These things gave the Emperor pause. Frederick the Wise, for his part, urged Charles to let Luther be tried in Germany. Despite the protestations of the pope’s legate, Girolamo Aleandro, Charles V opted to do just that: he summoned Luther to appear before the Imperial Diet in Worms. And he further promised Luther safe passage to and from the assembly. The decision infuriated Aleandro, who denied the civil authorities had any right to hear a case the pope had already decided.

Still, the invitation was not without risk: a century earlier, the Bohemian reformer Jan Huss had likewise been promised safe-conduct to a hearing. He was instead arrested and eventually burned at the stake. Many feared Luther faced the same fate. Franz von Sickingen sent a letter to Luther, encouraging him to shun Worms and take refuge in the Knight’s castle in Ebernburg. Luther declined.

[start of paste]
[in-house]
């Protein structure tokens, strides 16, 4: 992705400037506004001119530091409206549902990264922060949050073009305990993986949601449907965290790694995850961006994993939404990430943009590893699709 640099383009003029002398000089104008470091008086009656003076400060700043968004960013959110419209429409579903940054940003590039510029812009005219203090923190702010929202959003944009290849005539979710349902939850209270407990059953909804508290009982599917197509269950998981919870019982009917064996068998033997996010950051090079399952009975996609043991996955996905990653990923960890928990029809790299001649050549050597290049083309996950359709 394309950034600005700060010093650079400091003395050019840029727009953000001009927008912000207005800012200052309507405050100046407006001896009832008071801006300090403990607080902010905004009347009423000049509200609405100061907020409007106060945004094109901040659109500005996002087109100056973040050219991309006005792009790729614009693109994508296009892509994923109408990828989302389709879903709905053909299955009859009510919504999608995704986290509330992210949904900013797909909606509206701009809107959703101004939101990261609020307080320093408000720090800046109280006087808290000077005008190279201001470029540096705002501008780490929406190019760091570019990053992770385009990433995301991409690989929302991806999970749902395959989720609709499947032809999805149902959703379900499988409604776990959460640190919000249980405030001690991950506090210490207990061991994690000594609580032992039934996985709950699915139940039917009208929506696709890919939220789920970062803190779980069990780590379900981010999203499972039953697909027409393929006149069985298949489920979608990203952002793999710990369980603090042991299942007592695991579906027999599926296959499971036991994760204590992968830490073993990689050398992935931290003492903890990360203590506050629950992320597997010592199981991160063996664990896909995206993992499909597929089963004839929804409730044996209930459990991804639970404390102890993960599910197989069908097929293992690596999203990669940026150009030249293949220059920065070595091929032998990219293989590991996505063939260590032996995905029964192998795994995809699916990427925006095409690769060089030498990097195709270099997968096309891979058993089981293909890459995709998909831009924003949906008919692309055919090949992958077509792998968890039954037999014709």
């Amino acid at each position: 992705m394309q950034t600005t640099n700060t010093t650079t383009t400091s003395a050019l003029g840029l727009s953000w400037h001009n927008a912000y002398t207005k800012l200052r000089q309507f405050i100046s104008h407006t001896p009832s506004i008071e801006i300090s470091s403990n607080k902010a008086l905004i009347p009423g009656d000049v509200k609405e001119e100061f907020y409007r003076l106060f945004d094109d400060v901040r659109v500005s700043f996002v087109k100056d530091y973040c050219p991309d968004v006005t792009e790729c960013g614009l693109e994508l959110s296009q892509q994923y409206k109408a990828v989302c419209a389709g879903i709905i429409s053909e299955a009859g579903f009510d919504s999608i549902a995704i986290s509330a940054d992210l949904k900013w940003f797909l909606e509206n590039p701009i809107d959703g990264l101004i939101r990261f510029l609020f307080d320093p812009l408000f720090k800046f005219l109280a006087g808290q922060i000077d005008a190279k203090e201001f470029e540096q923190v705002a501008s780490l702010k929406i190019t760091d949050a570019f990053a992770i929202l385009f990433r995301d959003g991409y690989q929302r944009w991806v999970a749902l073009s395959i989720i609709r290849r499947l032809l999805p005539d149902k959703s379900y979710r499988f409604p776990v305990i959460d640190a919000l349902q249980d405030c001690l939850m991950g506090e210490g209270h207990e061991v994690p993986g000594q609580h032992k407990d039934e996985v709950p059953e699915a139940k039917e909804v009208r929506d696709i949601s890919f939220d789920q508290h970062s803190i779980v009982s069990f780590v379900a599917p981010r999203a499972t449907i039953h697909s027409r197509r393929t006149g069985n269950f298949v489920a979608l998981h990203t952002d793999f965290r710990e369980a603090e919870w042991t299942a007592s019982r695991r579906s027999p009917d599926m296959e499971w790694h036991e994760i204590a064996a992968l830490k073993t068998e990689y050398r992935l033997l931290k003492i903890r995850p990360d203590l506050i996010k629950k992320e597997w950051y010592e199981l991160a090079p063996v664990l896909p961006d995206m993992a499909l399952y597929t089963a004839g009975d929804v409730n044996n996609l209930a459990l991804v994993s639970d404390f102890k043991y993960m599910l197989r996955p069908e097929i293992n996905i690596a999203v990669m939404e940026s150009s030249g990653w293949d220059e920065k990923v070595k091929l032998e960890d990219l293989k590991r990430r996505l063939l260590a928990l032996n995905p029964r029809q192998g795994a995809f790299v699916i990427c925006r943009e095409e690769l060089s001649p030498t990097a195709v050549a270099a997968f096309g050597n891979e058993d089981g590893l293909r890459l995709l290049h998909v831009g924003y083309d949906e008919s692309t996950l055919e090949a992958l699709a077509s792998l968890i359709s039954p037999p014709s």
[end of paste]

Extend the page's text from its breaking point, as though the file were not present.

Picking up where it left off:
The journey was not, perhaps, so grim as Luther might have expected. The towns along the road cheered him as he passed through. And the people of Worms likewise turned out en masse to welcome him, with more than 2,000 celebrating his entrance into the city.

What good cheer there was would evaporate April 17, when Luther appeared before the Diet. Twenty-five of his works were laid out before him, and he was asked to recant. Luther, so boisterous in print, was here uncharacteristically quiet. He acknowledged the books as his, but asked for time to consider the question of recantation. “I beg of your Imperial Majesty time for reflection,” he said, “that I may be able to reply to the question proposed without prejudice to the Word of God or to my own salvation.”

Luther was rebuked and told that he should have already prepared his answer, since he knew the purpose for his appearance at the Diet. But he was granted a day’s reprieve all the same.